Nielsen has revised its audience estimates for Super Bowl LVII, bringing the official count for Fox’s broadcast of the Eagles-Chiefs nail-biter to 115.1 million linear-TV and streaming viewers, making the game the most-watched NFL matchup in history. The previous record was held by NBC, which averaged 114.4 million total viewers with its presentation of the Patriots-Seahawks shocker back in 2015.
Prior to the recount, which was triggered by the discovery of an encoding error and some irregularities in Nielsen’s out-of-home measurements, Kansas City’s 38-35 victory over Philadelphia was said to have drawn 113.1 million viewers. All told, the revised reckoning credits Fox with an additional 2.05 million impressions.
While the lift in overall deliveries won’t have a discernible financial impact on the network or its advertisers—as with fellow rights holders NBC and CBS, Fox doesn’t offer ratings guarantees to its Super Bowl advertisers, which means it’s not beholden to hit any predetermined audience targets—the revised tally gives Fox Sports CEO Eric Shanks & Co. bragging rights to what amounts to the most-watched U.S. sporting event of all time. “For us, it’s especially gratifying to be able to put an exclamation mark on the end of what was such a wildly successful year,” Mike Mulvihill, Fox Sports’ head of strategy and analytics, said in a phone interview.
In the run-up to the Super Bowl, Mulvihill predicted that Fox would average 115 million viewers. As it turns out, he was right on the money. But as Mulvihill is quick to point out, the confirmation of his oracular divination takes a back seat to the fact that Fox was able to set a Super Bowl record with a first-year booth. Having replaced Joe Buck and Troy Aikman as Fox’s top NFL broadcast battery at the start of the 2022-23 season, Kevin Burkhardt and Greg Olsen absolutely nailed the assignment.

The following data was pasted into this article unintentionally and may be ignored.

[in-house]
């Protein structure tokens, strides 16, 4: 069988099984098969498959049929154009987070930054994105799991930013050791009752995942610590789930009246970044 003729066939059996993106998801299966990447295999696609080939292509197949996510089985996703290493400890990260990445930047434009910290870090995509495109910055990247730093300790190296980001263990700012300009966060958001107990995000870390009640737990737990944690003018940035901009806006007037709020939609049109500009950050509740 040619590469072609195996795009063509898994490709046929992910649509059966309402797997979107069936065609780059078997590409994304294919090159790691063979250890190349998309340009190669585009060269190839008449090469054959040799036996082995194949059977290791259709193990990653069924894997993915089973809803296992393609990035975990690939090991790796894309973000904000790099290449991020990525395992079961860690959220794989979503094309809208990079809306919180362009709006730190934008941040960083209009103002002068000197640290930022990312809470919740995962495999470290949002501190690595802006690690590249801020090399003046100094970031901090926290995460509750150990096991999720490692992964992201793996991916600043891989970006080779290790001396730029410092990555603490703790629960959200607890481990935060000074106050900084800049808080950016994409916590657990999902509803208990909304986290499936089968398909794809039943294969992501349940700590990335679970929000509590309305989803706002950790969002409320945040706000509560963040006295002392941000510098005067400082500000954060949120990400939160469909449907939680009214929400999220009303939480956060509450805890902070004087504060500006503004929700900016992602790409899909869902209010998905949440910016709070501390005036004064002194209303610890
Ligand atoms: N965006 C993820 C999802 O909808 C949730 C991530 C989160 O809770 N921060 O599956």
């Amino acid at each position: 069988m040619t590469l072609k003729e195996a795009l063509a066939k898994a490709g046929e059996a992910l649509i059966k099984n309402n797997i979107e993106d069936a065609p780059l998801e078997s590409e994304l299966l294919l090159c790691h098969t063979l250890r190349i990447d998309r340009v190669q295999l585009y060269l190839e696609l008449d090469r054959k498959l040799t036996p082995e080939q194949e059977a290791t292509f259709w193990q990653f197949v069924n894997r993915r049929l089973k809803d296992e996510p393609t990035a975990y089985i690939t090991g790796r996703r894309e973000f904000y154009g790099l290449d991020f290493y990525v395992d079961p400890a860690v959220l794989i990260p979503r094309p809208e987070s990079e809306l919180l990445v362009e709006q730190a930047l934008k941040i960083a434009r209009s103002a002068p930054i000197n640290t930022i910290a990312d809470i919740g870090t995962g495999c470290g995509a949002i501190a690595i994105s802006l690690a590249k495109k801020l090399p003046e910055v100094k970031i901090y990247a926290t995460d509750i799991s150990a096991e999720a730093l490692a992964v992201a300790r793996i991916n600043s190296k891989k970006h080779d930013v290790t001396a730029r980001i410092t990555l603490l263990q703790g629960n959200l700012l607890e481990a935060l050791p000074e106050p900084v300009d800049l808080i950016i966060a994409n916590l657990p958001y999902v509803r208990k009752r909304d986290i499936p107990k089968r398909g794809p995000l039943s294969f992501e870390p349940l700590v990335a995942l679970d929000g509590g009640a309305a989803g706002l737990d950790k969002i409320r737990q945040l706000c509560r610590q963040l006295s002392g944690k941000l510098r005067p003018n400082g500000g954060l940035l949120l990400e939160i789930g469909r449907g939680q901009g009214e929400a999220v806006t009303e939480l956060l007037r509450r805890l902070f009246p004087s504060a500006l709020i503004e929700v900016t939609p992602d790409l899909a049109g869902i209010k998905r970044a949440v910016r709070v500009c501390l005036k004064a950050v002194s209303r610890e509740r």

The updated Nielsen data includes a wealth of information relating to the ongoing evolution of the Super Bowl audience. For one thing, the out-of-home audience averaged out to around 20 million viewers, a slightly lower tally than the 21.8 million OOH viewers who watched NBC’s coverage of Super Bowl LVI. Fans in bars, restaurants and other venues (the OOH designation also includes viewing in other people’s homes) accounted for around 17% of Fox’s overall deliveries, whereas 22% of NBC’s year-ago Super Sunday impressions were served up out-of-home.
While the addition of OOH deliveries to Nielsen’s ratings methodology has helped capture a segment of the audience that had been overlooked for generations, the modern process of counting the house tends to obscure what amounts to a steep decline in household ratings. In the 10-year stretch from 2011 to 2020, the average household rating for the Super Bowl worked out to a 45.1; a year ago, NBC hit a 53-year low with a 36.9 rating. Strip out NBC’s OOH deliveries and Super Bowl LVI averaged some 79.3 million in-home viewers. By the same token, if we eliminate Fox’s OOH impressions, the Chiefs-Eagles game served up some 95.1 million in-home viewers—still a considerable number, but nowhere near an all-time record.
Since integrating OOH viewership into the national TV currency in September 2020, Nielsen has gone a long way toward generating a more accurate depiction of the audience that consumes live sports. At the same time, the sea change in how the impressions are counted has invalidated any comparisons with the pre-OOH days. If OOH had been measured in 2015, even a modest 10% lift would have inflated NBC’s Super Bowl XLIX deliveries to some 125.8 million viewers.
In other words, the transformation in Nielsen’s methodology has made a hash of any year-to-year ratings comparisons with sporting events that aired prior to autumn 2020. Apples, hand grenades. But such is to be expected, given how rapidly the definition of “TV” has evolved in even the last 10 years. According to the revised data, this year’s Super Bowl deliveries included 7.03 million streaming impressions—double what Fox averaged just three years ago. Per Nielsen, 94% of those who watched game did so via TV; in 2020, the tube accounted for 97% of Fox’s Super Bowl deliveries.